Kentucky Lands Kroger E-Commerce Center

Distribution Fulfillment Facility Will Create 98 Full-Time Jobs
Kroger grocery bags
Kroger Co. is investing $550,000 in its new distribution fulfillment facility. (Luke Sharrett/Bloomberg News)

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Northern Kentucky is getting a new $550,000 distribution center from a unit of The Kroger Co. to give the grocery store giant a larger e-commerce foothold in the state and Ohio.

“Kentucky’s unique location and access to resources make our distribution and logistics sector one of the strongest in the country,” Gov. Andy Beshear announced May 30. “We are continuing to see announcements in this sector that are bringing incredible opportunities and jobs to our communities across the state.”

The Kroger Co. ranks No. 25 on the Transport Topics Top 100 list of the largest private carriers in North America.

Wholly owned subsidiary Kroger Fulfillment Network will open a spoke (or cross-docking facility) in a 2,000-square-foot portion of an existing building in Boone County that will create 98 full-time jobs and expand the reach of a customer fulfillment center in Monroe, Ohio.

Ben Hamilton of Kroger


Ben Hamilton, vice president of Logistics and Network Strategy at Kroger Delivery, said, “We are passionate about delivering a fresh, convenient customer shopping experience. This expansion will mean lower prices and more choices for more people across Kentucky.”

Lee Crume, CEO of the northern state economic development company called BE NKY Growth Partnership, expressed gratitude for the project.

“We applaud Kroger on the expansion of its facility to increase its e-commerce grocery delivery capabilities and provide customers throughout Cincinnati and Northern Kentucky with access to affordable and healthy foods,” Crume said.

Kroger plans to open other new customer fulfillment centers in Cleveland, Phoenix and Charlotte, N.C., as well as California, South Florida and the Northeast.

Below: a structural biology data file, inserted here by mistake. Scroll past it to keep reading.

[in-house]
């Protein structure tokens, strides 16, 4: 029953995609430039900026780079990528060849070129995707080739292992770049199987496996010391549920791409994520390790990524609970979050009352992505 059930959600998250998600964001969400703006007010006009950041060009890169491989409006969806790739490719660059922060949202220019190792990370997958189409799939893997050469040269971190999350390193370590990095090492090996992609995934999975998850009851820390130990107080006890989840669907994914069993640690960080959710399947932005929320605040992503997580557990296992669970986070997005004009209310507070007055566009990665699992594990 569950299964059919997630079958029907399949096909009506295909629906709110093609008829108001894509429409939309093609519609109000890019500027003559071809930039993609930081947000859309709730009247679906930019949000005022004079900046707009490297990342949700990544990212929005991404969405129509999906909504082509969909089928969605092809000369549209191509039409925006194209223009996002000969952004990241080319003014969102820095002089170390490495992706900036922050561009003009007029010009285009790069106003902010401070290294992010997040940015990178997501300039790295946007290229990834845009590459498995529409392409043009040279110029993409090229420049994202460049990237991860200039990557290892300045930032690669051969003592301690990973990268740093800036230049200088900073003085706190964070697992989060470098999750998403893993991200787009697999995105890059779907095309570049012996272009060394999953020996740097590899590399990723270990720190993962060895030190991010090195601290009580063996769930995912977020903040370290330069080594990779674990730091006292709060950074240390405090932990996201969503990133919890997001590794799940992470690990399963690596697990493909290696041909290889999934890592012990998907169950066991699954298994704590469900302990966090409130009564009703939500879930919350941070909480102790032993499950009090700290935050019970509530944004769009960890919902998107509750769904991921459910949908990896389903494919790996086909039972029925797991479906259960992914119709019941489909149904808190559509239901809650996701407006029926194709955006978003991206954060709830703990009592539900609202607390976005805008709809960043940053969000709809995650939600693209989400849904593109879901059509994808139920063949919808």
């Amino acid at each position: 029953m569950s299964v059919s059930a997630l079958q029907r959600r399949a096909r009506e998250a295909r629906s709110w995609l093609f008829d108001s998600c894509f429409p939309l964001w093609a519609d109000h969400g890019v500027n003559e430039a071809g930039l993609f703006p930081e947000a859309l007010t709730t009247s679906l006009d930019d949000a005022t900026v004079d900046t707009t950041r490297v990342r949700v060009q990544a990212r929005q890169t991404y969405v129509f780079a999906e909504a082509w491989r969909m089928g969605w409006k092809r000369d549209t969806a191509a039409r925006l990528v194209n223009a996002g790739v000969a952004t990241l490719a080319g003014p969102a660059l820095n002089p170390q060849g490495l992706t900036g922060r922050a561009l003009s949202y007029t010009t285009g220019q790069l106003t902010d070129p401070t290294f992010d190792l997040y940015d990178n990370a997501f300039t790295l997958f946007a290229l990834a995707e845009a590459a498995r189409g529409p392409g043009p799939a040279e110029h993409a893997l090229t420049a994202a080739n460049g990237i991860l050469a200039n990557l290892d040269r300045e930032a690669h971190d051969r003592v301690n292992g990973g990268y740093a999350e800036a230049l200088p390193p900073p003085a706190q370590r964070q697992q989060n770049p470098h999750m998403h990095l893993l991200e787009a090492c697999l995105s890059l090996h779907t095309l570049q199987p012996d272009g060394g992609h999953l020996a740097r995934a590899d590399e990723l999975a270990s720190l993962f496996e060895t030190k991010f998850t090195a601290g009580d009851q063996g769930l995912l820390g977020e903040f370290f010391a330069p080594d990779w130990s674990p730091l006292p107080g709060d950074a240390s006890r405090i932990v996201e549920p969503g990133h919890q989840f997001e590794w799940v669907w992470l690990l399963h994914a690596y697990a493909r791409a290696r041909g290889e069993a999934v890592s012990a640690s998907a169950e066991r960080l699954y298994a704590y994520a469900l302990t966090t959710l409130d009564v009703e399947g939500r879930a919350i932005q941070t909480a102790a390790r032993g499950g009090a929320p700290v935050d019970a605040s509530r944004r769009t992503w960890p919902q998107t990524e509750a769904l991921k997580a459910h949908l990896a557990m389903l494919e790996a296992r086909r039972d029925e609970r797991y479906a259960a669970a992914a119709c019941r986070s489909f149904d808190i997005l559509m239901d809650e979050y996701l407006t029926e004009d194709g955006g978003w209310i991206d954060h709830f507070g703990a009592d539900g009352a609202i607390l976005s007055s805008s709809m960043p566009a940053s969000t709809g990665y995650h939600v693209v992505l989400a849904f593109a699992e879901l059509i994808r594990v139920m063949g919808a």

In March, Kroger launched expanded delivery services from a 70,121-square-foot spoke facility in Austin, Texas, that works with a Dallas fulfillment center. All orders are assembled with “peak freshness” products from the Dallas facility and put inside climate-controlled vehicles bound for Austin. When orders arrive, they are checked and put into refrigerated delivery trucks for transport directly to customers’ doors.


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Kroger has e-commerce customer fulfillment centers in Monroe, Ohio; Groveland, Fla.; Forest Park, Ga. (Atlanta); Pleasant Prairie, Wis.; Dallas; Romulus, Mich. (Detroit); Aurora, Colo.; and Frederick, Md.

The company’s customer fulfillment centers are in a collaborative arrangement with U.K.-headquartered Ocado Group, a world leader technology for grocery e-commerce. In 2018, both companies announced a plan to create a delivery network using artificial intelligence, advanced robotics and automation “in a bold new way, bringing first-of-its-kind technology to America” in automated fulfillment centers.

“At the hub sites, more than 1,000 bots move around giant 3D grids, orchestrated by proprietary control systems. The grid, known as The Hive, contains totes filled with products and ready-to-deliver customer orders,” according to Kroger. “Powerful machine learning algorithms optimize delivery routes, considering factors such as road conditions and optimal fuel efficiency. Vans may travel up to 90 minutes with orders from the hub-and-spoke facilities to make deliveries. Associates at the spoke facility will deliver orders within their service area, adding ZIP codes as demand grows.”

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